What is Social Justice?

 

What is the most important thing that career guidance is engaging with at the moment?

 

For me, the answer is the attempt to imagine a version of career guidance that conceptualizes social justice and finds its driving force from this understanding. When I trained as a careers advisor in 2011/12 (not that long ago!) the general mood was that career was connected to two central realities

  1. Government policy that created the operating frame for why career guidance existed.
  2. Liberal individualism which argued career guidance got its energy from being committed to the individual and making life better for them.

There was not a serious move to recognize outcomes beyond the realities of individuals. In my training and early days of practice, there was a general skepticism about radical career guidance that aimed to improve society either that it was ethical (as it seemed to argue for universal norms beyond the individual) or that there were significant models that made it possible.

I feel this is changing. Partly society as a whole has shifted. Everything from Occupy, Anonymous, #metoo, #blacklivesmatter, Corbyn, Bernie Sanders and potentially recent edicts around the environment have raised a popular awareness that radical ideas did not die with the fall of the Berlin wall but are part of society’s ongoing dialogue. Alongside this careers theorists such as Ronald Sultana, Tristram Hooley and Rie Thomsen have started to write and explore social justice and especially its link to neo-liberalism.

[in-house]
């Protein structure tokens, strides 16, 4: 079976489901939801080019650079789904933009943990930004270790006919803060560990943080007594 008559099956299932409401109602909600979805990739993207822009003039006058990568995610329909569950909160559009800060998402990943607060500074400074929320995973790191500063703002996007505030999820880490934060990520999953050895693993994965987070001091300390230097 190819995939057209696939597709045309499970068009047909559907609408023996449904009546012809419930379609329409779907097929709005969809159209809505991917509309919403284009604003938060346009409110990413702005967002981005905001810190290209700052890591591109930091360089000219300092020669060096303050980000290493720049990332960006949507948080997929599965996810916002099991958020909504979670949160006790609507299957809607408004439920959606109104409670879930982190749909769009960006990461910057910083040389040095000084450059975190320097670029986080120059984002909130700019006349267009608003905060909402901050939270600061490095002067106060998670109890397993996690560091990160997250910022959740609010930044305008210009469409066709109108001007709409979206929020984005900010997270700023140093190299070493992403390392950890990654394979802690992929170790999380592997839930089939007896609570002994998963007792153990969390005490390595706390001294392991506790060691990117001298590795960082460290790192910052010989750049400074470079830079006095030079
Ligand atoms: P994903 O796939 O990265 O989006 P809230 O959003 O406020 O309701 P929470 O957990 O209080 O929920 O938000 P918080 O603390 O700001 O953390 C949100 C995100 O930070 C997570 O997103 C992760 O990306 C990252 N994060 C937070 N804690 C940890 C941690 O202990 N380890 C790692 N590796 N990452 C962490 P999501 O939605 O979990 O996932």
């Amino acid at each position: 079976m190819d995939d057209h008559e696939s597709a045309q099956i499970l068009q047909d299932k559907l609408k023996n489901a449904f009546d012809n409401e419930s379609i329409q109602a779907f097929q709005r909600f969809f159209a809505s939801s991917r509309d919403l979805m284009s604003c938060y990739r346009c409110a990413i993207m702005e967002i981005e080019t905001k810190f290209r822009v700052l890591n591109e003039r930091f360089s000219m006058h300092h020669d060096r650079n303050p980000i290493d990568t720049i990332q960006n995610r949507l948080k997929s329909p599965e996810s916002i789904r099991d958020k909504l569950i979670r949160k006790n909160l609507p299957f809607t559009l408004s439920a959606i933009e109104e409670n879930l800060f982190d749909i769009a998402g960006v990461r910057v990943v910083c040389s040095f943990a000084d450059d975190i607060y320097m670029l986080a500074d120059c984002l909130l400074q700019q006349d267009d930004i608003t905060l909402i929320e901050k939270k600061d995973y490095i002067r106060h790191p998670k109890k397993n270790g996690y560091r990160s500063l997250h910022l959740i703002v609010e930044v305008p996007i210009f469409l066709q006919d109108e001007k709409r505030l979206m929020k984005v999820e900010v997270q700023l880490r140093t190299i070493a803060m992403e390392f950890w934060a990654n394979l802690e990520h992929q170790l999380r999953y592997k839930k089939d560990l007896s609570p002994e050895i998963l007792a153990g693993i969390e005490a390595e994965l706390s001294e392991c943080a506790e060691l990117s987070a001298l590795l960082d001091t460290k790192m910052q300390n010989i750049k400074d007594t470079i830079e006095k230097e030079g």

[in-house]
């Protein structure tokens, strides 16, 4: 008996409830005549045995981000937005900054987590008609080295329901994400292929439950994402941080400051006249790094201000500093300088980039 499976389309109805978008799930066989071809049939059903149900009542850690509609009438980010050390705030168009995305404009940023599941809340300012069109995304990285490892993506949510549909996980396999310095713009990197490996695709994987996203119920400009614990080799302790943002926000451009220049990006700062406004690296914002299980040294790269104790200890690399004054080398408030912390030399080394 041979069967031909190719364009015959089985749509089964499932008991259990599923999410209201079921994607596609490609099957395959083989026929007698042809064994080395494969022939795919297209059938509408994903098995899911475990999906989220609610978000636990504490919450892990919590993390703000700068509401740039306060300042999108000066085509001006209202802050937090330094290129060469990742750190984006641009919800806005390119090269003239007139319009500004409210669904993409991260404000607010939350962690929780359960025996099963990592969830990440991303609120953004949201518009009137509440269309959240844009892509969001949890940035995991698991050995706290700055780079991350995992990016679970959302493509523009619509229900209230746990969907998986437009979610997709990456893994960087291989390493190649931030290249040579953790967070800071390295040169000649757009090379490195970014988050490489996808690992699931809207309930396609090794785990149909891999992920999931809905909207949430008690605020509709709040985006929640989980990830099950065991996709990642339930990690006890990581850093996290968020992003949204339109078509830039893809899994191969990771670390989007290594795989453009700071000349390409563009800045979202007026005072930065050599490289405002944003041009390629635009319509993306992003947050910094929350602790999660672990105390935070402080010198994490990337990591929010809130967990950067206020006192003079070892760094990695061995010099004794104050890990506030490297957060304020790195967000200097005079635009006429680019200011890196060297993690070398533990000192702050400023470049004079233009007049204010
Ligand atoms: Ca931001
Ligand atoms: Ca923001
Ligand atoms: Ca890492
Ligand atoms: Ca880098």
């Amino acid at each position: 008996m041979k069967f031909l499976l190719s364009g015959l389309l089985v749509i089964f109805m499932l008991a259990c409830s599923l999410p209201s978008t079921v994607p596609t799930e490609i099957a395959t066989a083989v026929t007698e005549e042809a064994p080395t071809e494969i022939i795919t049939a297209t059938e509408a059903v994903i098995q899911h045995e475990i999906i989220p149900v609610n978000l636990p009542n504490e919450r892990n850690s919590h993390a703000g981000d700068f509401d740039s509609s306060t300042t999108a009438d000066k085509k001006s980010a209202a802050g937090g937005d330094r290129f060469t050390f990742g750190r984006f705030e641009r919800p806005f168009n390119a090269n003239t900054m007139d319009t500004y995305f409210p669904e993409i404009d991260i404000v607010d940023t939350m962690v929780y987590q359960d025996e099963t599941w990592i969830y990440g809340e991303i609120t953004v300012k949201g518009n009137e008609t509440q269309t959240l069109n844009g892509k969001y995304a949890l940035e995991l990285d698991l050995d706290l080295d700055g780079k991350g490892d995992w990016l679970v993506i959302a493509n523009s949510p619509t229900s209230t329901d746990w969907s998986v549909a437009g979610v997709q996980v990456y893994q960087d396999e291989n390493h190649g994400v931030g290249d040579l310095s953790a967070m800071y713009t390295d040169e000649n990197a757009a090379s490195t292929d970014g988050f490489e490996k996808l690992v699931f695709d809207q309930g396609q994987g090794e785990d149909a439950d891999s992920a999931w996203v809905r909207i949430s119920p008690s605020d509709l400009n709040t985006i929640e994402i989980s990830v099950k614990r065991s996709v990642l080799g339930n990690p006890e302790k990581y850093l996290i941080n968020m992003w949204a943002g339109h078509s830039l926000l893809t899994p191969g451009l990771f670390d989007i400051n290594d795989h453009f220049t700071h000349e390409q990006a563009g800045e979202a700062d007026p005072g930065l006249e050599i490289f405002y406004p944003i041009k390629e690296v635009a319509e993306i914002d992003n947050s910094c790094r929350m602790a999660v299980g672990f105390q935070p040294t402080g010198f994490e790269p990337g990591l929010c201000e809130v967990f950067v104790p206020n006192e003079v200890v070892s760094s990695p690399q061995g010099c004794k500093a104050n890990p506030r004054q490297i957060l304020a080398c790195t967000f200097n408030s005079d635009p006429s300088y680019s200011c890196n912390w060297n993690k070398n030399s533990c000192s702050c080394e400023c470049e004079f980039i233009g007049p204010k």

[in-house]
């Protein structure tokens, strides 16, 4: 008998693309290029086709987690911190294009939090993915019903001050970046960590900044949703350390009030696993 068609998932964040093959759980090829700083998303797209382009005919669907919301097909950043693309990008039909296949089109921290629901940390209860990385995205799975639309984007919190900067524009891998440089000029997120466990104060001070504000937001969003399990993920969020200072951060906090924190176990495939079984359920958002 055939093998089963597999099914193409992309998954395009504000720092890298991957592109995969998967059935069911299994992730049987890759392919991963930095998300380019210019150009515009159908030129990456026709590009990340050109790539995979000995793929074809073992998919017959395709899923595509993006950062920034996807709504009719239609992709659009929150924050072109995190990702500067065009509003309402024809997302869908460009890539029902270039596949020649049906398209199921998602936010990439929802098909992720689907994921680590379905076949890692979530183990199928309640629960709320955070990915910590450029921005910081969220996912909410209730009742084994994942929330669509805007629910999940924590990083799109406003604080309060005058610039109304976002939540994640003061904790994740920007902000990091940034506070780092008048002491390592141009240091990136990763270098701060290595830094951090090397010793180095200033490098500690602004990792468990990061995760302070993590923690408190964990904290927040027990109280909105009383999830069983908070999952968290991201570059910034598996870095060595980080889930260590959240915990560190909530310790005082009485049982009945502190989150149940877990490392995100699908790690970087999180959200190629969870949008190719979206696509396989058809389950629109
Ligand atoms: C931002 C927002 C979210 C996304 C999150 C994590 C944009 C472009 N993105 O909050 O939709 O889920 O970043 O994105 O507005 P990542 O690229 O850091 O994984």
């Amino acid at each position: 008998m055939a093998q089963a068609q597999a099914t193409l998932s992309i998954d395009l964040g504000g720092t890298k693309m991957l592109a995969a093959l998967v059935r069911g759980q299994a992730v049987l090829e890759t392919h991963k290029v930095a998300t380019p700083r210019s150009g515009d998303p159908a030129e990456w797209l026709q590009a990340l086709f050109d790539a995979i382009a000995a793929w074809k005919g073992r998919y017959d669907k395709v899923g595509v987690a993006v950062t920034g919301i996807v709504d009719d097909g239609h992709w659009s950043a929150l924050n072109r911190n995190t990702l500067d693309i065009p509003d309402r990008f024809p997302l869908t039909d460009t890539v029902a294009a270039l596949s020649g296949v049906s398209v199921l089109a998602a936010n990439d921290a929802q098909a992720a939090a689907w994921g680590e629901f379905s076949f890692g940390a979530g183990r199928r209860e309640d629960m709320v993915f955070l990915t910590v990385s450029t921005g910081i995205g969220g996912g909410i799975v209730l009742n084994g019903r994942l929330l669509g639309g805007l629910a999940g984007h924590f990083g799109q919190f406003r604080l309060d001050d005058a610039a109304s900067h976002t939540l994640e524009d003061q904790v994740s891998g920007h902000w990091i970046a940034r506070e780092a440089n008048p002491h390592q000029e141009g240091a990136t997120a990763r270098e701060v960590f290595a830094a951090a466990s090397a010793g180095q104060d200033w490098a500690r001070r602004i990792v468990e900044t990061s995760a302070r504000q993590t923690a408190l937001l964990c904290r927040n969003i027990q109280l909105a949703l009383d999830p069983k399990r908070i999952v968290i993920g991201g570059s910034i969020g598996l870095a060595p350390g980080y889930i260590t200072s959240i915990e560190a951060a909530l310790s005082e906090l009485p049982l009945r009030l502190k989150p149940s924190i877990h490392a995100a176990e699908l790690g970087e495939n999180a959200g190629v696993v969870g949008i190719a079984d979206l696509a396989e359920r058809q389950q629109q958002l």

But what is social justice? This is half the battle, to actually work out what we mean by a complicated term like social justice.

I find Ronald Sultana’s work really helpful around this where he draws attention to four traditions of social justice.

(1) social harmony – social justice is about what you can contribute to society, it is our collective responsibility.
(2) equality – social justice is treating people equally e.g. getting rid of racism, sexism etc.
(3) equity – social justice is enabling similar results but through treating people according to their needs e.g. affirmitive action, widdening participation
(4) pluralism and difference – social justice is allowing people to define and pursue the good life for themselves rather than being locked into someone else’s viewpoint.

 

I find thease are helpful schools of thought to consider when trying to think about what is just. They all flag up different issues and draw attention to different potential soltions. So what do you think is social justice? And what can career guidance do to promote it?

This is day 3 of my 30 days of blogging challenge

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